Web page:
By most press accounts, the French-led international force arriving in the Democratic Republic of Congo is much too little. It is already too late for the 50,000 people killed in the Ituri region since 1999—a fraction of the nearly 4 million killed across the country in that time. The U.N. Security Council took up the formation of a new international force after a recent outbreak of horrific inter-ethnic fighting, which a U.N. peacekeeper mission already stationed in the region was neither equipped nor mandated to handle. An advance group of about 200 French troops has arrived in Bunia, the capital of eastern Congo's Ituri region. The full force to be deployed is 1,400, with a mandate to stay for three months. Besides the French, troops will primarily come from Britain, Germany, Sweden, Norway, and South Africa. One aid worker said the new U.N.-mandated force is "the proverbial boy running around sticking his finger in the dike."
Observers are already asking whether the new force will be any more effective than the previous U.N. mission. Britain's Guardian reportedthat while the force is authorized to fire, it is not mandated to disarm the Hema and Lendu tribal factions, long-time rivals whose fighting since early May has killed at least 500 people, left hundreds—including children—nursing machete wounds, and sent tens of thousands fleeing. The Guardian quoted a French military spokesman as saying the force plans to chase militias from the town, not disarm them. "There is no confusion: it's not in our mandate to demilitarise the city." Chasing militias from the town will be a tall order. The papersaid the leader of the Hemas, who recently took over Bunia, declared, "[W]e will not disarm, and will not leave the city we have fought for and won."
While some in Bunia say the French troops' presence is making a difference, primarily in facilitating the distribution of humanitarian aid, chances for real and widespread relief appear meager at best. The Financial Times said that as French troops and U.N. ambassadors arrived in the country, "the scale of any task beyond immediate humanitarian relief appears overwhelming." Conflict engulfs the entire country—which is more than four times the size of France—and the French-led troops have a limited scope. According to Toronto's Globe and Mail, a spokesperson for the force told reporters that troops would be confined to Bunia and its airport. A Congolese aid worker responded, "[U]nless the bigger issue of Congo was addressed as a whole, it will go on. It will be firefighting. You will fix one thing and another will flare."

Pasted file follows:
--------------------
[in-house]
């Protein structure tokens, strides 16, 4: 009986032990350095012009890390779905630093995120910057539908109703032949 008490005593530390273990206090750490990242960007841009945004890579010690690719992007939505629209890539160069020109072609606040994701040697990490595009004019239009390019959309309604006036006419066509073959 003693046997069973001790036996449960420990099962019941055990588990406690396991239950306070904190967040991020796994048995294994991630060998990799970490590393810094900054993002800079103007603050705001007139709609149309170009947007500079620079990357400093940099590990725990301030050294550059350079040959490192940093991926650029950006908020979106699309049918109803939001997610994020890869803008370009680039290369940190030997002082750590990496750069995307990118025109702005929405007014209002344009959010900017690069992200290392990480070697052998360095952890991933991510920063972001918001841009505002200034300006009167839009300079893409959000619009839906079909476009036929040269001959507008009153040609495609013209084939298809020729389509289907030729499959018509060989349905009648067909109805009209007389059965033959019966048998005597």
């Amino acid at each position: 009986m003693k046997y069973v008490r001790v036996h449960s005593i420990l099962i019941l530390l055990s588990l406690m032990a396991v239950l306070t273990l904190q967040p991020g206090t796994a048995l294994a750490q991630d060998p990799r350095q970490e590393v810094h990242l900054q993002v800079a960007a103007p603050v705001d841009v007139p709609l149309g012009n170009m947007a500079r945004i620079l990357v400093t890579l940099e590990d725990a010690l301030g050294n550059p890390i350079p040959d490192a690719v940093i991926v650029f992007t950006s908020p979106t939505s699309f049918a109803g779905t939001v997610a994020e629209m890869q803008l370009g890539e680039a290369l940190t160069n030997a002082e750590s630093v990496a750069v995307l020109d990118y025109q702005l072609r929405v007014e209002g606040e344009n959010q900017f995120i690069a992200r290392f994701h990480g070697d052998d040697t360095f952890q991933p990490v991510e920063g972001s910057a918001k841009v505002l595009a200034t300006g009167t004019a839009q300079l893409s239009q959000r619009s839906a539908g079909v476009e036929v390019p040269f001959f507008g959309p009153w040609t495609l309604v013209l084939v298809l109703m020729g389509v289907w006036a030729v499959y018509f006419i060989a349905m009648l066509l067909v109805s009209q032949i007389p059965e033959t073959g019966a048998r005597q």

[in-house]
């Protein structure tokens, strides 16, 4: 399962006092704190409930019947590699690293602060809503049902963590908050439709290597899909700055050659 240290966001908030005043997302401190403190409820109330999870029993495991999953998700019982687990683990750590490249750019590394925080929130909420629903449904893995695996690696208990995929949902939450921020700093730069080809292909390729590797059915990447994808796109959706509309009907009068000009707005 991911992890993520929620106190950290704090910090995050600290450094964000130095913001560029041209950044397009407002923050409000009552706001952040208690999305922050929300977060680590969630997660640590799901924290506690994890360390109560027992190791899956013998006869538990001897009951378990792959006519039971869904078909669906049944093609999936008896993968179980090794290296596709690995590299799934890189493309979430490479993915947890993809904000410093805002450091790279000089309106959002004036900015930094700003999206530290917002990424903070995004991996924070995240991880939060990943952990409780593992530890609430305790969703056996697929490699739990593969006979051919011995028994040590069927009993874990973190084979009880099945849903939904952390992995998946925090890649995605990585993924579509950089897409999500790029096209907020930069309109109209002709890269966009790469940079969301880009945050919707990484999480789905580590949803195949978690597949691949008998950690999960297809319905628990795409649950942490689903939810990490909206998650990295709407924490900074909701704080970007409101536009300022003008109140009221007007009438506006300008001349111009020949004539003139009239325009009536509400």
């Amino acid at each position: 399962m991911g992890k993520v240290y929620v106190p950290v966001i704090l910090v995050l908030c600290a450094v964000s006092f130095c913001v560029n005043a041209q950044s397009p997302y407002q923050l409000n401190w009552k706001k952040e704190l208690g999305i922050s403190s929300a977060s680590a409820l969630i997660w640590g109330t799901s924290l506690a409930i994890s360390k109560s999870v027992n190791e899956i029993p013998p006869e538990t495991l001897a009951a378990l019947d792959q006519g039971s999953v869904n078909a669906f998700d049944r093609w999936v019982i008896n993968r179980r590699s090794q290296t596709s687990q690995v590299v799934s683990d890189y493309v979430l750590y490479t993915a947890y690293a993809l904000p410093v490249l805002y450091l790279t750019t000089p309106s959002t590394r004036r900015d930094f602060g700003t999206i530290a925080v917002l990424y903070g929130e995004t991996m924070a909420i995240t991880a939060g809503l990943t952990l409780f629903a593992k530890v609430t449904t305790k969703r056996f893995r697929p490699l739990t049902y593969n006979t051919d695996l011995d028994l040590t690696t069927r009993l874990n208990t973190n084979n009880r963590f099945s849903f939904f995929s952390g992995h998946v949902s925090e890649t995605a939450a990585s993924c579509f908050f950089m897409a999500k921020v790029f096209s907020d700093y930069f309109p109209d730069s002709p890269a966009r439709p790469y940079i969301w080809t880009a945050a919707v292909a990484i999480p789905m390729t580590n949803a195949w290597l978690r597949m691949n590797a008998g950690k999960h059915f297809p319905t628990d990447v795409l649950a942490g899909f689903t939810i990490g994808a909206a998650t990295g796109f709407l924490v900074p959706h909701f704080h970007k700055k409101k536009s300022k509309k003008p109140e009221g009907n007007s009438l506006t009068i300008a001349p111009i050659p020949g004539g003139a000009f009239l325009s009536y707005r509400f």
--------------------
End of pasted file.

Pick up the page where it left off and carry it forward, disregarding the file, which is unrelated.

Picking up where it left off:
What the Congolese people need is to see an end to the killing and to reclaim their towns from machete- and Kalashnikov-wielding militias. But the Guardian reportedthat based on a French military briefing paper it obtained, the new force "will have a negligible impact on tribal conflict." According to the document, "France has no specific interest in the area except solidarity with the international community." (When talk of a European force for DR-Congo arose, some observers said French-British cooperation on the effort could help patch up rifts over the Iraq war.) The military briefing paper notes that the force's exit is "firmly established" at Sept. 1, 2003. The Guardian quoted a European military source who has seen the document observing: "This is the most cynical military briefing I've read in my entire life. Everybody is just laughing at it." According to the Guardian, a forthcoming report by the International Crisis Group says, "This intervention, on the face of it, is totally insufficient to meet the needs of Ituri's pacification." ( Le Monde reported that the United Nations and the European Union are meeting this week with Congolese President Joseph Kabila and faction leaders to help bring an end to hostilities and attempt to form a transitional government.)
L'Eveil of DR-Congo gave a more bleak assessment of the U.N. intervention in the country. After the international force's three months is up, the paper said, militias will resume their killing rampages. "To intervene in Bunia for three months, without disarming the Hema and Lendu militias, is a useless effort that will lead to no result." The paper said the United Nations—rather than send a supplementary force—should have equipped and authorized the existing U.N. force for decisive action on the ground. Referring to the U.N. peacekeeping force long stationed in Congo, the paper said the impression thus far is that foreign troops have come for tourism—"to loot the country's resources, to dance and drink champagne, to sleep with our daughters" then to leave when their time is up. "The Congolese people don't need that."
Whatever the effectiveness of the new international force, it is for the moment Congo's only hope, according to Britain's Independent. The paper notedthat while the force may secure Bunia, it will not be able to go beyond that. "For the embattled residents of Bunia, however, the small French contingent is all that separates them from a return to the horror." An aid worker told the paper, "Now is the moment, it's make or break time. We really need this force to deploy quickly. And if it doesn't work, God knows what will."